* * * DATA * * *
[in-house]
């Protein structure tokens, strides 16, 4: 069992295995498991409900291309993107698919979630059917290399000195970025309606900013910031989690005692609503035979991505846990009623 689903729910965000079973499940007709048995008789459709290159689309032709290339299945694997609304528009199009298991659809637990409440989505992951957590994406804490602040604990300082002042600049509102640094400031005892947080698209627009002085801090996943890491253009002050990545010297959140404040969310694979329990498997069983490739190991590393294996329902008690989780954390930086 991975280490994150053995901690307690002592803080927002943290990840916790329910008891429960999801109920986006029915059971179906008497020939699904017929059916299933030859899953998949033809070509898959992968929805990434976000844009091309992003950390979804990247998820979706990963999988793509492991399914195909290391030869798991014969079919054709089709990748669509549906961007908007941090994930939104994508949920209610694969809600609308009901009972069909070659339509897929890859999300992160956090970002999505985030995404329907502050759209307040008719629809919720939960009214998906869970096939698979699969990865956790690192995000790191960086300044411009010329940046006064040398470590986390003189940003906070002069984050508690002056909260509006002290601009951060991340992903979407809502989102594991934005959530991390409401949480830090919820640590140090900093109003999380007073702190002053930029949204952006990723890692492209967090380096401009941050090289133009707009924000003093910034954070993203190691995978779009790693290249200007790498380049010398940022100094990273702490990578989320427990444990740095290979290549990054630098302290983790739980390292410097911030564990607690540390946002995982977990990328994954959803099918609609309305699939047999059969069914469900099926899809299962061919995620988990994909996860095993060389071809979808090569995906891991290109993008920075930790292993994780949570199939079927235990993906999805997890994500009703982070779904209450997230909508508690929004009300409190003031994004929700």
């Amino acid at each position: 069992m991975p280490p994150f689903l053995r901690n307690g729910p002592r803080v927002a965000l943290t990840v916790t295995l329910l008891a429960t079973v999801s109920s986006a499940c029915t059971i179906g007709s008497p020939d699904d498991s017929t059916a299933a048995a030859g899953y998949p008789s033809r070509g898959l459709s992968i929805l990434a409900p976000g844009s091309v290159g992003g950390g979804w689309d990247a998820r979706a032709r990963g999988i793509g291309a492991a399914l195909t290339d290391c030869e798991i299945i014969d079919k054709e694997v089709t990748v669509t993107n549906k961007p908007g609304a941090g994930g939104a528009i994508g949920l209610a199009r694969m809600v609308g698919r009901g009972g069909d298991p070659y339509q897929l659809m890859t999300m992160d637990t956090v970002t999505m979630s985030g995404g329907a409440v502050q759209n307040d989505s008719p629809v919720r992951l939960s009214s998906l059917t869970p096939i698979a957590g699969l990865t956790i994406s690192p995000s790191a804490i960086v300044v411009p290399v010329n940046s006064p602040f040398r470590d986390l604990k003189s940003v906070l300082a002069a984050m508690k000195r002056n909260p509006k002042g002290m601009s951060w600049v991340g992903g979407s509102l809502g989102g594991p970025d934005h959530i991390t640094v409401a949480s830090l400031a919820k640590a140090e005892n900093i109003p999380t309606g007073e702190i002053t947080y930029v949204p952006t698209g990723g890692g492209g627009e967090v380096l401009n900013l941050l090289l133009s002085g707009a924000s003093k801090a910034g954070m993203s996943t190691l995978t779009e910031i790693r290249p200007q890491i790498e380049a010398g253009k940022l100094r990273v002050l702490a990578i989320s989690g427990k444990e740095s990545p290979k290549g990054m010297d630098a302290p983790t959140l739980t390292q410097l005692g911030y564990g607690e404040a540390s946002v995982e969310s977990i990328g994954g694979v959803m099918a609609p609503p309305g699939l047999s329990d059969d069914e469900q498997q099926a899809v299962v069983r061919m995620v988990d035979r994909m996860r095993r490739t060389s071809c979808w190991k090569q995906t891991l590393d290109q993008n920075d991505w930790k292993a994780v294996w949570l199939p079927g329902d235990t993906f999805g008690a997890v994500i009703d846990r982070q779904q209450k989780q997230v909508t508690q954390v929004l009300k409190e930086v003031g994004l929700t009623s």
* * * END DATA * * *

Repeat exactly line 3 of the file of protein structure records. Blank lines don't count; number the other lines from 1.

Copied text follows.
């Amino acid at each position: 069992m991975p280490p994150f689903l053995r901690n307690g729910p002592r803080v927002a965000l943290t990840v916790t295995l329910l008891a429960t079973v999801s109920s986006a499940c029915t059971i179906g007709s008497p020939d699904d498991s017929t059916a299933a048995a030859g899953y998949p008789s033809r070509g898959l459709s992968i929805l990434a409900p976000g844009s091309v290159g992003g950390g979804w689309d990247a998820r979706a032709r990963g999988i793509g291309a492991a399914l195909t290339d290391c030869e798991i299945i014969d079919k054709e694997v089709t990748v669509t993107n549906k961007p908007g609304a941090g994930g939104a528009i994508g949920l209610a199009r694969m809600v609308g698919r009901g009972g069909d298991p070659y339509q897929l659809m890859t999300m992160d637990t956090v970002t999505m979630s985030g995404g329907a409440v502050q759209n307040d989505s008719p629809v919720r992951l939960s009214s998906l059917t869970p096939i698979a957590g699969l990865t956790i994406s690192p995000s790191a804490i960086v300044v411009p290399v010329n940046s006064p602040f040398r470590d986390l604990k003189s940003v906070l300082a002069a984050m508690k000195r002056n909260p509006k002042g002290m601009s951060w600049v991340g992903g979407s509102l809502g989102g594991p970025d934005h959530i991390t640094v409401a949480s830090l400031a919820k640590a140090e005892n900093i109003p999380t309606g007073e702190i002053t947080y930029v949204p952006t698209g990723g890692g492209g627009e967090v380096l401009n900013l941050l090289l133009s002085g707009a924000s003093k801090a910034g954070m993203s996943t190691l995978t779009e910031i790693r290249p200007q890491i790498e380049a010398g253009k940022l100094r990273v002050l702490a990578i989320s989690g427990k444990e740095s990545p290979k290549g990054m010297d630098a302290p983790t959140l739980t390292q410097l005692g911030y564990g607690e404040a540390s946002v995982e969310s977990i990328g994954g694979v959803m099918a609609p609503p309305g699939l047999s329990d059969d069914e469900q498997q099926a899809v299962v069983r061919m995620v988990d035979r994909m996860r095993r490739t060389s071809c979808w190991k090569q995906t891991l590393d290109q993008n920075d991505w930790k292993a994780v294996w949570l199939p079927g329902d235990t993906f999805g008690a997890v994500i009703d846990r982070q779904q209450k989780q997230v909508t508690q954390v929004l009300k409190e930086v003031g994004l929700t009623s």